Legendary Dodgers manager Tommy Lasorda has died at the age of 93.
For some, the man who represented the Dodgers more clearly, professionally and loudly than any other entity has passed away on Friday at the age of 93.
Tommy Lasorda, the team’s two-time World Series-winning manager, whose last act on the public stage was to attend their Game 6 victory in Texas just over two months ago, died days after reportedly being released from the hospital.
After rumors of his death began to circulate thanks to a cryptic — yet fairly clear — statement from former Mets manager (and Dodgers player) Bobby Valentine, the Dodgers confirmed the news with a series of loving messages, including a remembrance by Vin Scully.
Valentine’s tribute read thusly: “Words can not express my feelings. A friend and mentor for 52 years is no longer with us. Tommy no one will ever fill the void you left. Thank you for everything. R.I.P.”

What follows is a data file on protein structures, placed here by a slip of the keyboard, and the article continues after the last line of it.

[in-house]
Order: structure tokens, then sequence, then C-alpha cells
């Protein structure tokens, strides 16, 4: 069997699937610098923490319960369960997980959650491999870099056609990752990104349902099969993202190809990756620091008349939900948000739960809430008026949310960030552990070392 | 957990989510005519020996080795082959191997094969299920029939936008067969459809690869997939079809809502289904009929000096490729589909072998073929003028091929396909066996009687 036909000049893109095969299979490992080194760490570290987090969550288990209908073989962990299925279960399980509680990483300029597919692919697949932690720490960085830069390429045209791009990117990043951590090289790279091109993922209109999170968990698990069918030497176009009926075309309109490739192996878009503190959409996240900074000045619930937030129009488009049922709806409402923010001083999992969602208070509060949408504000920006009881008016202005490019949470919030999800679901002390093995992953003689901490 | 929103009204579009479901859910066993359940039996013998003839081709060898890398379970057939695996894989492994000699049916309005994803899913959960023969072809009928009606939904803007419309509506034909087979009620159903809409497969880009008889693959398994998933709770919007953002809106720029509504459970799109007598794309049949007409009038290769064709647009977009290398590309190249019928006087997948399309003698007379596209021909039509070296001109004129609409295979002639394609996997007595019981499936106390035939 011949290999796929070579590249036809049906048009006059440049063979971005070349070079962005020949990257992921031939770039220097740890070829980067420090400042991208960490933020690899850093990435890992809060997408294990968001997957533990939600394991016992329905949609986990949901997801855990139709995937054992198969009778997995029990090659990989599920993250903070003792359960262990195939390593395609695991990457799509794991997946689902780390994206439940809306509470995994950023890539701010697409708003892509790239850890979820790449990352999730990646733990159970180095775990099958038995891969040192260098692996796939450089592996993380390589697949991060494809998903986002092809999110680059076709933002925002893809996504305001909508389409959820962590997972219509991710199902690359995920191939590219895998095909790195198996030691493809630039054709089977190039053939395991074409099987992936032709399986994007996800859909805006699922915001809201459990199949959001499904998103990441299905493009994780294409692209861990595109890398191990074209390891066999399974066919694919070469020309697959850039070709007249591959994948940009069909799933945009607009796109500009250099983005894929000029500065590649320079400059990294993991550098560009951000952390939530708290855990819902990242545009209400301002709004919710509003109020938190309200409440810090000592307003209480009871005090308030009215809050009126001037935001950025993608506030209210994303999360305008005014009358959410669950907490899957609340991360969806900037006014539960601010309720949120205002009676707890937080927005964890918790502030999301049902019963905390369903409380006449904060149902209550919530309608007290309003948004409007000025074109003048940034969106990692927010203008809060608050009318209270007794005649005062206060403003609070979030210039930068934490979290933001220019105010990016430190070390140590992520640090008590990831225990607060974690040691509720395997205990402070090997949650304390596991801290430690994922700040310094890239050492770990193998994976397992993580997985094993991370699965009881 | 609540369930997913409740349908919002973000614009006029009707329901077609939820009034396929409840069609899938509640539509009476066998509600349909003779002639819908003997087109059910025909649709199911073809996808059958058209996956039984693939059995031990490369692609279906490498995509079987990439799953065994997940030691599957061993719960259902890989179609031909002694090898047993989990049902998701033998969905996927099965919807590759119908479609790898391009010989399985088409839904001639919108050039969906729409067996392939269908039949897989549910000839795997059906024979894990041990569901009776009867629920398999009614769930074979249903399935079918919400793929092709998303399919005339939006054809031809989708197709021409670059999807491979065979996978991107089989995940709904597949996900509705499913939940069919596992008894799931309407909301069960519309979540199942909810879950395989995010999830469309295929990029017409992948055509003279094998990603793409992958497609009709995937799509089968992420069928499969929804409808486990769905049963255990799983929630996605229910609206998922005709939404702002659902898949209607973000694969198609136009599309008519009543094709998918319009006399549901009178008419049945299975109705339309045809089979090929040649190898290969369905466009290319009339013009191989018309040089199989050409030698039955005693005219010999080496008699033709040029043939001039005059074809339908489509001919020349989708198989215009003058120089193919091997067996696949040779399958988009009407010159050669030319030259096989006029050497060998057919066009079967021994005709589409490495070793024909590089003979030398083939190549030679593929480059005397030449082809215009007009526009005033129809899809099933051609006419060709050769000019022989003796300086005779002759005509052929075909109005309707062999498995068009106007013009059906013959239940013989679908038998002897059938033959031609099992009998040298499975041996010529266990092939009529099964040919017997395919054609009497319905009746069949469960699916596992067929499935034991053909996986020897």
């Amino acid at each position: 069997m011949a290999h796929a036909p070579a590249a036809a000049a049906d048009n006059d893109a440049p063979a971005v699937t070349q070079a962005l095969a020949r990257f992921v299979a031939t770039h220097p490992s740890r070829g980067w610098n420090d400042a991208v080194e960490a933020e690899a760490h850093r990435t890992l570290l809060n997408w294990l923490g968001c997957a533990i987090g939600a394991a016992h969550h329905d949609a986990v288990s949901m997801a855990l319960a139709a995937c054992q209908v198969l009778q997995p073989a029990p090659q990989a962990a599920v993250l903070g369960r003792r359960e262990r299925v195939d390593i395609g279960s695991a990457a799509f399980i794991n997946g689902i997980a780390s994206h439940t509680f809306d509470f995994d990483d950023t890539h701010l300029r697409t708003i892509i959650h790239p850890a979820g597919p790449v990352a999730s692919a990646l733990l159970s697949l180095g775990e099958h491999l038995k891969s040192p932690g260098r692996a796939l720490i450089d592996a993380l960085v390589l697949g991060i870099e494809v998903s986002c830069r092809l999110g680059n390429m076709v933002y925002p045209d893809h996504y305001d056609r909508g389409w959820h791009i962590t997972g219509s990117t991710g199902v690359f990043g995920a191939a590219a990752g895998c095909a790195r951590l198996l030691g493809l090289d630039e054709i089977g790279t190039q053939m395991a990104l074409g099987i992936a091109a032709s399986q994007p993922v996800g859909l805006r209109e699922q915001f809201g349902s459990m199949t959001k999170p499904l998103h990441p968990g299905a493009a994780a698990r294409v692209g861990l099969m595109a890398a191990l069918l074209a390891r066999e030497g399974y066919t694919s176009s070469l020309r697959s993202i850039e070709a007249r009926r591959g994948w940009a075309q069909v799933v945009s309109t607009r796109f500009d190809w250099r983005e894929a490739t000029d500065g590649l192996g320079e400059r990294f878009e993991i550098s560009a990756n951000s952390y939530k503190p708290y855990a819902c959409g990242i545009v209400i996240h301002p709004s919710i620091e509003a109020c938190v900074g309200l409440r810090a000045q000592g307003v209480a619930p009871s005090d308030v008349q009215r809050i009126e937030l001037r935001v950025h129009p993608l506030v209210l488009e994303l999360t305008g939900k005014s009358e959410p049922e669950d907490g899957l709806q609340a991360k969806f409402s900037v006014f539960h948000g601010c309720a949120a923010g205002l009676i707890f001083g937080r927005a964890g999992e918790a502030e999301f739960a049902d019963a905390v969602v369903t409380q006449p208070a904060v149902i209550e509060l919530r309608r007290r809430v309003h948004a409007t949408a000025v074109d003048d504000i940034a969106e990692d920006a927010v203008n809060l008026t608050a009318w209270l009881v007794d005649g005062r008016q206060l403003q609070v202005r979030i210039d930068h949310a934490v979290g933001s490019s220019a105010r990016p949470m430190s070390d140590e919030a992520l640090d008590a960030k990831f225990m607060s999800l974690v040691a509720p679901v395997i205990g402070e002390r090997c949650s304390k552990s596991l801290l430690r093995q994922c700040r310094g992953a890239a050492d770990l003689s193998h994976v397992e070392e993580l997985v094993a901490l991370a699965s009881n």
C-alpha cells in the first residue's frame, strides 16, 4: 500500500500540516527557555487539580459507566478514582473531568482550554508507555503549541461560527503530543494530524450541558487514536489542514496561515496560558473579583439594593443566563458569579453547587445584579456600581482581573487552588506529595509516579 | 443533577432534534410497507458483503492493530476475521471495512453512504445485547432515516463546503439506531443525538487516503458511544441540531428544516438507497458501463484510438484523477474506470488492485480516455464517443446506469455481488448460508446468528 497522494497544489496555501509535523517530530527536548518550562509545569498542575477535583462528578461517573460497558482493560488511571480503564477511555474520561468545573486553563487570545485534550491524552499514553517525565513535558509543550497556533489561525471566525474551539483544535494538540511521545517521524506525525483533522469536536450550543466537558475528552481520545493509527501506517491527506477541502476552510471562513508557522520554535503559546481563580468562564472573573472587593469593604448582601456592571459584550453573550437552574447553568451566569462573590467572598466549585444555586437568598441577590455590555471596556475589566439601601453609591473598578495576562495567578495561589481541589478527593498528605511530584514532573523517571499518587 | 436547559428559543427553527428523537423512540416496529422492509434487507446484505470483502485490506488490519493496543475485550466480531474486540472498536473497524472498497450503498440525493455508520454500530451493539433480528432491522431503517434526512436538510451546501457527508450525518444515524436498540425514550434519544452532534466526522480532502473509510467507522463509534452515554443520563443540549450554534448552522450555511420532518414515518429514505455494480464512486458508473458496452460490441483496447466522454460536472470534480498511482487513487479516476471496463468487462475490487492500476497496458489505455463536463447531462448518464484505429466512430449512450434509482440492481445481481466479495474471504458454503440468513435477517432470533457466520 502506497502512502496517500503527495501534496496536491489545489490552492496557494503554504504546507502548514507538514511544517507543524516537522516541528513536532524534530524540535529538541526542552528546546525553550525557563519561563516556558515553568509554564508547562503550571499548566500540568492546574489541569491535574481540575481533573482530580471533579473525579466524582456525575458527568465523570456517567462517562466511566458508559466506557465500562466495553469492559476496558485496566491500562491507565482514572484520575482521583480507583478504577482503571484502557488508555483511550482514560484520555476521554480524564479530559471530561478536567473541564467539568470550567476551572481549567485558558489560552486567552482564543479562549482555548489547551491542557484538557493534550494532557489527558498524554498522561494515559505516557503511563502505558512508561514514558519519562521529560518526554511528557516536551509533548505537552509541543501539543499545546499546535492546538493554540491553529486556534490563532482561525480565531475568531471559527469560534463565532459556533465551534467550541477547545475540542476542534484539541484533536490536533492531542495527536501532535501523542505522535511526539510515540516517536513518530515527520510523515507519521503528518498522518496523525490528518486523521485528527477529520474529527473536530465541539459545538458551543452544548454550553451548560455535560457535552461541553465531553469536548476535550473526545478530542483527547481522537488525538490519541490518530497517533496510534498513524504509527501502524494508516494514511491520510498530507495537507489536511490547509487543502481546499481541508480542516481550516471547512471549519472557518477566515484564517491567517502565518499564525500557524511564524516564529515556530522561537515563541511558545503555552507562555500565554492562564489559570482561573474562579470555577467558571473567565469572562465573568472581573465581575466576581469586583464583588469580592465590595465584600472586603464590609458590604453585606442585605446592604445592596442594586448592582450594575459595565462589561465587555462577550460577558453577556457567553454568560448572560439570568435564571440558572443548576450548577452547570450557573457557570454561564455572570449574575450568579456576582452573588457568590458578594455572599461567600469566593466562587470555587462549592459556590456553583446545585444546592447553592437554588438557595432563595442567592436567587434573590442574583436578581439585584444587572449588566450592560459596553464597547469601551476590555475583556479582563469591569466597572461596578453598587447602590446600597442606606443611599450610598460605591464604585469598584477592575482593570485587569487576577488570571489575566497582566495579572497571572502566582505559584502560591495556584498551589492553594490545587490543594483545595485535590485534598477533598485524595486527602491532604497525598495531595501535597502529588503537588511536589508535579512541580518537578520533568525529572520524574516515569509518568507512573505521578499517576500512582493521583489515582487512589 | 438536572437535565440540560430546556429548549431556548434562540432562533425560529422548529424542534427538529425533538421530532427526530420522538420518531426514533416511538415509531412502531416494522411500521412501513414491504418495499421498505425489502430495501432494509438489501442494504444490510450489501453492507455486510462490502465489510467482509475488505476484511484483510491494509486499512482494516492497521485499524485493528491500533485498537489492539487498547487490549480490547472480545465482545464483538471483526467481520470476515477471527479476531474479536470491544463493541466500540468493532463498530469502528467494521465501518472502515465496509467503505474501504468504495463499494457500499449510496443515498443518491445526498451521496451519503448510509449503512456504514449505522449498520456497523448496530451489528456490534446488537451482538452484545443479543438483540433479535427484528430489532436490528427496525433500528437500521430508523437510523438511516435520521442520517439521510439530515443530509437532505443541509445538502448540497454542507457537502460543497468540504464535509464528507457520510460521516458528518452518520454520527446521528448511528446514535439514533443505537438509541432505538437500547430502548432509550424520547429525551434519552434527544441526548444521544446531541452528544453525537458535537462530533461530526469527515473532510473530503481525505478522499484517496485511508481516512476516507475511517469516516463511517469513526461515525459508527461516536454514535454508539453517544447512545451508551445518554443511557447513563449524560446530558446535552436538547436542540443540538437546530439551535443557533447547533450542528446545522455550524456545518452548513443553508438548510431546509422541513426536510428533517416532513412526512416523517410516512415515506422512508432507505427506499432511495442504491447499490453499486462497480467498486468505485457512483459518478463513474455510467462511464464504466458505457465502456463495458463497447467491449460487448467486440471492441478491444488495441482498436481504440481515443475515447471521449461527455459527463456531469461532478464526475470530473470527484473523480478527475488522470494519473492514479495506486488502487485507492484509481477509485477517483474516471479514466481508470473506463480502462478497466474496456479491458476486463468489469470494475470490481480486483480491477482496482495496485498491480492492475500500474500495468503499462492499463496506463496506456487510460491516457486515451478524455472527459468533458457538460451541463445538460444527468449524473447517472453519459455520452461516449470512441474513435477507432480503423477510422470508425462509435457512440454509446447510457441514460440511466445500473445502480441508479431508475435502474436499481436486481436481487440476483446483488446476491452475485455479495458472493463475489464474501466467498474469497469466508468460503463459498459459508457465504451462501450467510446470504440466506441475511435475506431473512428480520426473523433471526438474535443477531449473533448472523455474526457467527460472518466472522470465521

Before too long, social media was ablaze with thoughts and prayers for all of Lasorda’s loved ones — which, as far as we can tell, refers to the entire Dodgers family. The elite manager viewed each and every member of the fan base as a family member, after all, spending six decades championing the virtues of the franchise to anyone who would listen with his trademark brusque bravado.
His resumé is dotted with near-constant victory, sporting National League championships in 1977 and 1978, a World Series win in 1981, and the upset victory he presided over in 1988, which he was perhaps most proud of.
Watching a champagne-soaked Lasorda extol the virtues of his club, which accomplished goal after goal that no one thought possible, is cathartic to this day.
Lasorda was inducted into baseball’s Hall of Fame in 1997, just one year after officially retiring as a manager.
If you’re as iconic as he was, you don’t have to wait the customary five years. They simply get the honorific over with so that you can spend as many years of your life in Cooperstown as possible, trickling your joy and ebullience throughout the Hall’s community.
Lasorda went out a winner — naturally — and will be sorely missed by anyone who professes to love the eccentricities that make baseball great.